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New Democrats, take a deep breath. Yes, the election results came in way below expectations. Very fine MPs were defeated. The dream of government died. Party members feel sore, even shell-shocked.

Step back. The NDP won 44 seats Monday, the largest in its history, except for 2011. It took more than 19 per cent of the popular vote, bettered only by its 31 per cent in 2011 and 20.3 per cent in the 1988 election.

Monday's election produced a bit of the same morning sickness that arrived in 1988. The party had been scoring well in the polls throughout 1988. Ed Broadbent seemed a popular leader. The Liberals under John Turner were struggling. Becoming the official opposition seemed possible. Instead, the Liberals galvanized an anti-free-trade vote and the NDP sank. The Liberals became the official opposition with about twice as many seats as the NDP.

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Compared with the 2011 election, the 2015 NDP results were poor. The party wound up way down in the popular vote and number of seats. Its Quebec bastion disintegrated. Third-party status now beckons. Some excellent MPs lost who deserved a better fate.

What were the 2011 results all about that propelled the NDP into official opposition status for the first time? The start of a bigger and better future for the NDP eventually leading to power or a fluke?

We know that the wisdom of hindsight is hard to beat. In retrospect, the NDP got ahead of itself. The party saw itself first or second in the polls for many months before the election. It rejoiced in the party's win in the Alberta provincial election. It believed the Liberals were struggling and the Conservatives were stuck. Winning the largest number of seats and forming a minority government seemed possible.

A campaign strategy was framed to help the party, and Leader Tom Mulcair, look like a responsible alternative. The NDP would be socially progressive (child care, affordable housing, more money for health care) but fiscally responsible with balanced budgets. It seemed the proper trade-off. And then, the strategy collapsed. Was it really the strategy that collapsed, or were New Democrats kidding themselves, as they had before?

The 2011 election was a one-off triumph, built on the so-called Orange Wave in Quebec. Outside Quebec, however, the party did not do much better than before. New Democrats were running across Canada against a Liberal Party in the doldrums led by Michael Ignatieff. That they couldn't do appreciably better outside Quebec ought to have been a cause for concern.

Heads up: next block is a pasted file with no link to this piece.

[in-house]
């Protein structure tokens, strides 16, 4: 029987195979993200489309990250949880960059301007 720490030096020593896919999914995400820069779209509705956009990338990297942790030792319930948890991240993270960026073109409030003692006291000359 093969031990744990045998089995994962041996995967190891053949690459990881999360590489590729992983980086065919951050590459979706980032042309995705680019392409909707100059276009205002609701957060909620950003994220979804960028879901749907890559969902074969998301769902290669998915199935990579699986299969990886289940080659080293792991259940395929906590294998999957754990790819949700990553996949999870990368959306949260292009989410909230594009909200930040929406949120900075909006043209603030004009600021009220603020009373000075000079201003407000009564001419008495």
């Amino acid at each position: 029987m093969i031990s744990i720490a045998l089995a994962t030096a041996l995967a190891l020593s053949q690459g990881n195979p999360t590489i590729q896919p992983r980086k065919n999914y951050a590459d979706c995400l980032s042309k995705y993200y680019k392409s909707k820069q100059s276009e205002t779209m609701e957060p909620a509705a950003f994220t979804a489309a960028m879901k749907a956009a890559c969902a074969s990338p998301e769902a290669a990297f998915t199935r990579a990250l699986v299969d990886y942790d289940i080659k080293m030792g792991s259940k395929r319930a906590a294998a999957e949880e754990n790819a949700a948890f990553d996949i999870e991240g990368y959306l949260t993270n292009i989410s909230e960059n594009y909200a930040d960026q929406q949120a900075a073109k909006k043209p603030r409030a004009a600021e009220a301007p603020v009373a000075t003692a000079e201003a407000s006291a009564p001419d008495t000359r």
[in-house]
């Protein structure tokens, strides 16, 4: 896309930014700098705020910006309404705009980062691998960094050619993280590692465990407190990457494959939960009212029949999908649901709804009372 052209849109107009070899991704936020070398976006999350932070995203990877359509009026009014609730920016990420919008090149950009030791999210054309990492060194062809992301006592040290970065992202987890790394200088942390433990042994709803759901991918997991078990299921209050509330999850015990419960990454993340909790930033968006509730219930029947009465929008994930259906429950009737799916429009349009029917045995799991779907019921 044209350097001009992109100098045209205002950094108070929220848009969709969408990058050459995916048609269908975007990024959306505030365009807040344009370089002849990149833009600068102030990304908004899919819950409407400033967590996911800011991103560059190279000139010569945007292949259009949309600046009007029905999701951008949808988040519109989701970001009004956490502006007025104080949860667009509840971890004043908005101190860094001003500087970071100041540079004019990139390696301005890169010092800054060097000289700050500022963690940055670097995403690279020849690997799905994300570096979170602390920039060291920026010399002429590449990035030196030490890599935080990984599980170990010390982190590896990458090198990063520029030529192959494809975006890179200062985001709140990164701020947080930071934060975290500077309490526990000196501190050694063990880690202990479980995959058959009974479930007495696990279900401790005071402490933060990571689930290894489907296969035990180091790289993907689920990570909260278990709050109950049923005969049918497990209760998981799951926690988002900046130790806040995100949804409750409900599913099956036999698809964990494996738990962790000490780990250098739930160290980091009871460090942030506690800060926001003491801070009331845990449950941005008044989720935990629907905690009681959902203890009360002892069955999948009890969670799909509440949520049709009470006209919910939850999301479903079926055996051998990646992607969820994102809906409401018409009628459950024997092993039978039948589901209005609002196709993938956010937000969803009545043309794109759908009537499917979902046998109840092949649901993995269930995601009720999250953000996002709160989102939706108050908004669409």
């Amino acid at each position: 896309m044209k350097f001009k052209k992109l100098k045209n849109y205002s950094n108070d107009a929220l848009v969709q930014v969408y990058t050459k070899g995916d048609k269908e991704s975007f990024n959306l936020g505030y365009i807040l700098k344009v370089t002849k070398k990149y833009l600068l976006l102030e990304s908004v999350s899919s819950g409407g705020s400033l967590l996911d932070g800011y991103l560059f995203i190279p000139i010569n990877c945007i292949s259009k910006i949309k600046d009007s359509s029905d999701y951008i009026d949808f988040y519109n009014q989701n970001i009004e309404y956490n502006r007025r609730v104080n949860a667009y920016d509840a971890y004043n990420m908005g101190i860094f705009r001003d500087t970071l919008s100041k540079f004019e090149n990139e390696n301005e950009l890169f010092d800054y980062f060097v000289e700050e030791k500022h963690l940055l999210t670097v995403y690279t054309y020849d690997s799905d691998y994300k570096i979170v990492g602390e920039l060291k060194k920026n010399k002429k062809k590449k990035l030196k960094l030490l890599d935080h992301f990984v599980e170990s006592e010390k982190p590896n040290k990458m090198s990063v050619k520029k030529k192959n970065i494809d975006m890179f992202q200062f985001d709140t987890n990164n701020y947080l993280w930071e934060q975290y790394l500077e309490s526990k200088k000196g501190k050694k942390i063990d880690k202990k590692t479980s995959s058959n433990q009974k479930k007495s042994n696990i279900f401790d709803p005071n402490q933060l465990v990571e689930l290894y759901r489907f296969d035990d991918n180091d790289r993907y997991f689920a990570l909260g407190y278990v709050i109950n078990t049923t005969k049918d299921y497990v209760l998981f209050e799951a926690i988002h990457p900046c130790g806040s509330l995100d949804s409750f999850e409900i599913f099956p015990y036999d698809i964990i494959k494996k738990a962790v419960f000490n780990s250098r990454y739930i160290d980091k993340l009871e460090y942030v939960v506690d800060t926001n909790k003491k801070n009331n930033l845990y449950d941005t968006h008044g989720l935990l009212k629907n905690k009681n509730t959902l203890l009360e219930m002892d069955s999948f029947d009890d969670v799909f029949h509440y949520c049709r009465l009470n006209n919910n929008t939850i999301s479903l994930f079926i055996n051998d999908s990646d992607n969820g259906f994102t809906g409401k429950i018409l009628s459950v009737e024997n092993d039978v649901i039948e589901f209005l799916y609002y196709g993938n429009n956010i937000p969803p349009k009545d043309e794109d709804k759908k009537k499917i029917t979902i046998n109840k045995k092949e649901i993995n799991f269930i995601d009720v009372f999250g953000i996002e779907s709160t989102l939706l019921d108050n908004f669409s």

In the period between 2011 and 2015, the NDP blew a provincial election in British Columbia, lost power in Nova Scotia, failed to advance in the Ontario provincial election and saw an NDP government in Manitoba plunge in popularity. Nothing provincially suggested the party was on the rise – an ominous state of affairs for a party whose federal and provincial wings work closely together.

Something more fundamental was at work. The number of Canadians who call themselves New Democrats wasn't budging even though the number who said they might consider the NDP was rising. The NDP core remained much smaller than the Conservative core and the Liberal one.

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More ominously still, the Liberals were regrouping, feeling better about their party, contributing money, attending nomination meetings. A very strong team of Liberal candidates was being built. That old Liberal brand, easy for some to believe was past its due date, was coming back into favour, slowly at first, rapidly toward the end.

The Conservatives invented the slogan about Justin Trudeau that "he's just not ready." Despite all the NDP's efforts, too many voters felt that its federal party was "just not ready" to govern. Maybe this was, and is, unfair. New Democrats would say so, but they aren't numerous enough to decide.

And then there was the fierce, widespread anti-Harper sentiment that fired so many voters, more than two-thirds of whom said they wanted "change." The Liberals' platform was successfully sold as representing more change than that of the NDP. But a deeper factor was at work. Voters had seen the Liberals in office before. Once those who wanted change became somewhat reassured in the competence of Mr. Trudeau, more of them preferred the party that had exercised power before to the one that had not.

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